The effects of retinoic acid on the proliferation and cell cycling of myeloid dendritic cells in response to granulocyte-macrophage colony-stimulating factor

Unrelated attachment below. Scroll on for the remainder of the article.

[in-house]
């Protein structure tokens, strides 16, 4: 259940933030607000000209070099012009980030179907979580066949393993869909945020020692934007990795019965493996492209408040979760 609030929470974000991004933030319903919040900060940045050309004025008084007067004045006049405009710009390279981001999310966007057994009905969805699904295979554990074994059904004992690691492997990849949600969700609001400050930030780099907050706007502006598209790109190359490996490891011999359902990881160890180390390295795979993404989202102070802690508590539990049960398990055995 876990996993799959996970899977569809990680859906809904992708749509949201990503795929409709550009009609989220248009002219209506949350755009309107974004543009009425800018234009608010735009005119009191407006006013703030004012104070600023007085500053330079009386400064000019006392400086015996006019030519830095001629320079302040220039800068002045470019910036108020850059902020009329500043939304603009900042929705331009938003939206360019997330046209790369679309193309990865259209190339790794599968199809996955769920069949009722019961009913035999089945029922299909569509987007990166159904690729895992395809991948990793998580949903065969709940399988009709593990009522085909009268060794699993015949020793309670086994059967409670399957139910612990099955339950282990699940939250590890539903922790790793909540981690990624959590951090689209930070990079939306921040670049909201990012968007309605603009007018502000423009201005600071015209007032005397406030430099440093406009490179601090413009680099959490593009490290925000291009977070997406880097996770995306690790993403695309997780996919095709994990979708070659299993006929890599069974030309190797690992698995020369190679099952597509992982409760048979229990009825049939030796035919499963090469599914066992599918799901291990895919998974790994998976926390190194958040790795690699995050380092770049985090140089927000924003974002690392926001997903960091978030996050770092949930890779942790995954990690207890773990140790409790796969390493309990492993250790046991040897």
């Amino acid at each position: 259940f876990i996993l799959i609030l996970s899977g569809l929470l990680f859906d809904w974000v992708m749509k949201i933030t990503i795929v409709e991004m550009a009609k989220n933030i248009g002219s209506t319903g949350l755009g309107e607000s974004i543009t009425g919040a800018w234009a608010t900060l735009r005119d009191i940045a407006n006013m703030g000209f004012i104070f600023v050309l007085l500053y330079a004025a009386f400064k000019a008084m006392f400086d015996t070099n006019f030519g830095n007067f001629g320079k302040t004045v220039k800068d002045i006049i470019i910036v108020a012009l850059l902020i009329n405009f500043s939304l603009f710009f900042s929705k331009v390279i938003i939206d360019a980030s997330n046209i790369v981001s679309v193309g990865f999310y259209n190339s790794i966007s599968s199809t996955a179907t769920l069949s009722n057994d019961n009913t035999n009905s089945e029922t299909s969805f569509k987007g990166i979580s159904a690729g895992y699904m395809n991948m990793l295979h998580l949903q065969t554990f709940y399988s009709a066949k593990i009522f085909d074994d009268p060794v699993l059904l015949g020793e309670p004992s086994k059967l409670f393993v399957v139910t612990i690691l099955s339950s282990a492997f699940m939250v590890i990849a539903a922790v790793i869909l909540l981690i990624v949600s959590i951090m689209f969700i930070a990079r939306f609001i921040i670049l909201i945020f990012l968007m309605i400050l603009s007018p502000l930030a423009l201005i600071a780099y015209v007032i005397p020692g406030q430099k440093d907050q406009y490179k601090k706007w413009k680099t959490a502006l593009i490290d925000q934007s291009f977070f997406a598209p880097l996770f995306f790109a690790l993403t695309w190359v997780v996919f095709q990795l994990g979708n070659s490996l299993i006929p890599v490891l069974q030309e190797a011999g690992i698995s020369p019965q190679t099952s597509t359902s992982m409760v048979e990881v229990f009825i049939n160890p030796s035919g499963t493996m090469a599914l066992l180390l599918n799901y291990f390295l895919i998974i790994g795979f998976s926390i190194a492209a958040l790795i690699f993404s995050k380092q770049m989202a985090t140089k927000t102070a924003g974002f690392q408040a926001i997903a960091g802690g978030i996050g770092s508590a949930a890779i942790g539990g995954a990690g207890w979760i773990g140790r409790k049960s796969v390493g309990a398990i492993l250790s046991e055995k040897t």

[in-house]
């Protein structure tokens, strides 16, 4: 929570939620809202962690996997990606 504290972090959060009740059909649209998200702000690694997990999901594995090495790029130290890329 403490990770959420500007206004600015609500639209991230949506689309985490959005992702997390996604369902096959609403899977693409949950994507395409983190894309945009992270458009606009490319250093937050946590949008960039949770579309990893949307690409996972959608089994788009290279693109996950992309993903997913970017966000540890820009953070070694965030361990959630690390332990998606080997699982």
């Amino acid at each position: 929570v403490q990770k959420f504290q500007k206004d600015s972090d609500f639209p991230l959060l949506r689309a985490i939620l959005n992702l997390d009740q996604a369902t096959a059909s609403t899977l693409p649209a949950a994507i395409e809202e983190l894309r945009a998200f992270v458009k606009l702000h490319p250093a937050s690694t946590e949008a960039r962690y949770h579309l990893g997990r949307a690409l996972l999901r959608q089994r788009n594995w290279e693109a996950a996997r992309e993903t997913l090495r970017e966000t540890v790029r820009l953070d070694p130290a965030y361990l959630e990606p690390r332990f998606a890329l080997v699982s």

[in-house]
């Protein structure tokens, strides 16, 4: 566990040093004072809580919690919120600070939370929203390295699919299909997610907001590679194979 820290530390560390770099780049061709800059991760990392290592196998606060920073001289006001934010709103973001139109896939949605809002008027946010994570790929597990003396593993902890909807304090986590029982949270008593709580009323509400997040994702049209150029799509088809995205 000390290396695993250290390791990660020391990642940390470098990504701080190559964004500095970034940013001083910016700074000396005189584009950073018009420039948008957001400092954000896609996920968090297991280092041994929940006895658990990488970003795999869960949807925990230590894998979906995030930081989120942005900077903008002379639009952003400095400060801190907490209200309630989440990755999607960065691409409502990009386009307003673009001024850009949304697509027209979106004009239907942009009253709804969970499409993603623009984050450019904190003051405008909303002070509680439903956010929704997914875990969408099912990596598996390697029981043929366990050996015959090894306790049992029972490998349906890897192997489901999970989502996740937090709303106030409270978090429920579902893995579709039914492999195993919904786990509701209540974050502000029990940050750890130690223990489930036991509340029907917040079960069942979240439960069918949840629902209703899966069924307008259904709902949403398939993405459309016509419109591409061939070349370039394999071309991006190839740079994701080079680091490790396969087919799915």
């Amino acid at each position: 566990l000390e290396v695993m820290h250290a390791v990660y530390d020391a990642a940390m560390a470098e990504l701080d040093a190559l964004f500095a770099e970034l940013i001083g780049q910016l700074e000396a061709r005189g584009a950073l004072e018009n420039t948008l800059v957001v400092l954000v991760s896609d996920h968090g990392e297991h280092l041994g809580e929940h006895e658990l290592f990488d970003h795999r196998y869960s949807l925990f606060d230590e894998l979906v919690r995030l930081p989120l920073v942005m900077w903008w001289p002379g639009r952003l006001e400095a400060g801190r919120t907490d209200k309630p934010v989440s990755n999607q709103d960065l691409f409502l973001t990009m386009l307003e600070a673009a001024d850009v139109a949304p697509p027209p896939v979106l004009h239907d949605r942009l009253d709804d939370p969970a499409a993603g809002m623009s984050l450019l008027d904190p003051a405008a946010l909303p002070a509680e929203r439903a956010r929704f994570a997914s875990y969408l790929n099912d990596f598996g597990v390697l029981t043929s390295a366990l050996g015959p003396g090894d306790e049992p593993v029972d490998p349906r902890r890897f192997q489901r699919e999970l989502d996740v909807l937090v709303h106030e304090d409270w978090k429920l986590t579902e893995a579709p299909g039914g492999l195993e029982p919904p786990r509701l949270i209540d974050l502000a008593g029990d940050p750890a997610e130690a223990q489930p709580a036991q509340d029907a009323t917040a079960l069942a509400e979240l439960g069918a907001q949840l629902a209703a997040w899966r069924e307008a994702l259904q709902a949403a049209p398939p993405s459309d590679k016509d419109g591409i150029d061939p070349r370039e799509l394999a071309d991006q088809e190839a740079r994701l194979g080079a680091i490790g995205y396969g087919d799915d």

All-trans retinoic acid (atRA) carries out most of the biological activities of vitamin A and plays a major role in embryogenesis, cell differentiation and immune functions. Vitamin A favors the differentiation of myeloid progenitors to immature myeloid dendritic cells (DC) instead of granulocytes when vitamin A is adequate in culture, suggesting that vitamin A deficiency may cause changes in adaptive immune responses that depend on myeloid DC antigen presentation. We investigated the effect of atRA on the differentiation of myeloid progenitor cells in response to granulocyte-macrophage colony-stimulating factor (GM-CSF) and cycling of the resultant cell populations. We observed a gradual decline in percent of DC obtained at culture harvest as the addition of vitamin A to the myeloid progenitors was delayed. In addition, mouse bone marrow cells cultured with GM-CSF and treated with 10 nM atRA showed increased cell proliferation. To further investigate the role of vitamin A in DC proliferation, the same concentration of atRA was used and compared to a retinoic acid receptor (RAR)-α antagonist (AGN 194301) to observe differences in cell cycle. Following addition of GM-CSF to DC cultures more cells were in S-phase when treated with atRA compared to AGN 194301. These data suggest that atRA is promoting an increase in the progression of cells from G1 to S-phase of the cell cycle, thereby optimizing myeloid DC proliferation in response to GM-CSF.